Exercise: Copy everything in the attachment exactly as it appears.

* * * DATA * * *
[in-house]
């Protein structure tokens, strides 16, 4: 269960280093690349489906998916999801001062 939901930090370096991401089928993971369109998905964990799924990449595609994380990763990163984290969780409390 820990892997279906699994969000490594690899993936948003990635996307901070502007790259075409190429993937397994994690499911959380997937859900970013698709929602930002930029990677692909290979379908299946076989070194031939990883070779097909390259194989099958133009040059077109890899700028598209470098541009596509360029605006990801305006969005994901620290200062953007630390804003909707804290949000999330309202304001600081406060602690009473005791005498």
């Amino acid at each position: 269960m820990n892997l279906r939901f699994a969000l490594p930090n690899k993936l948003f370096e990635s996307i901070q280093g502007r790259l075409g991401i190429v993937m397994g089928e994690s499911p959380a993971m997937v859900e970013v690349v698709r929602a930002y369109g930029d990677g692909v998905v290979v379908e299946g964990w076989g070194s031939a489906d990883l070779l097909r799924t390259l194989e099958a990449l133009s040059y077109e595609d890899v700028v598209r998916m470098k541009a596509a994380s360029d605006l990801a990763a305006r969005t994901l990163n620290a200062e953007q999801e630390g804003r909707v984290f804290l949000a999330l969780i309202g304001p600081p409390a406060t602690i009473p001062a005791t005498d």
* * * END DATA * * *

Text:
[in-house]
């Protein structure tokens, strides 16, 4: 269960280093690349489906998916999801001062 939901930090370096991401089928993971369109998905964990799924990449595609994380990763990163984290969780409390 820990892997279906699994969000490594690899993936948003990635996307901070502007790259075409190429993937397994994690499911959380997937859900970013698709929602930002930029990677692909290979379908299946076989070194031939990883070779097909390259194989099958133009040059077109890899700028598209470098541009596509360029605006990801305006969005994901620290200062953007630390804003909707804290949000999330309202304001600081406060602690009473005791005498």
């Amino acid at each position: 269960m820990n892997l279906r939901f699994a969000l490594p930090n690899k993936l948003f370096e990635s996307i901070q280093g502007r790259l075409g991401i190429v993937m397994g089928e994690s499911p959380a993971m997937v859900e970013v690349v698709r929602a930002y369109g930029d990677g692909v998905v290979v379908e299946g964990w076989g070194s031939a489906d990883l070779l097909r799924t390259l194989e099958a990449l133009s040059y077109e595609d890899v700028v598209r998916m470098k541009a596509a994380s360029d605006l990801a990763a305006r969005t994901l990163n620290a200062e953007q999801e630390g804003r909707v984290f804290l949000a999330l969780i309202g304001p600081p409390a406060t602690i009473p001062a005791t005498d």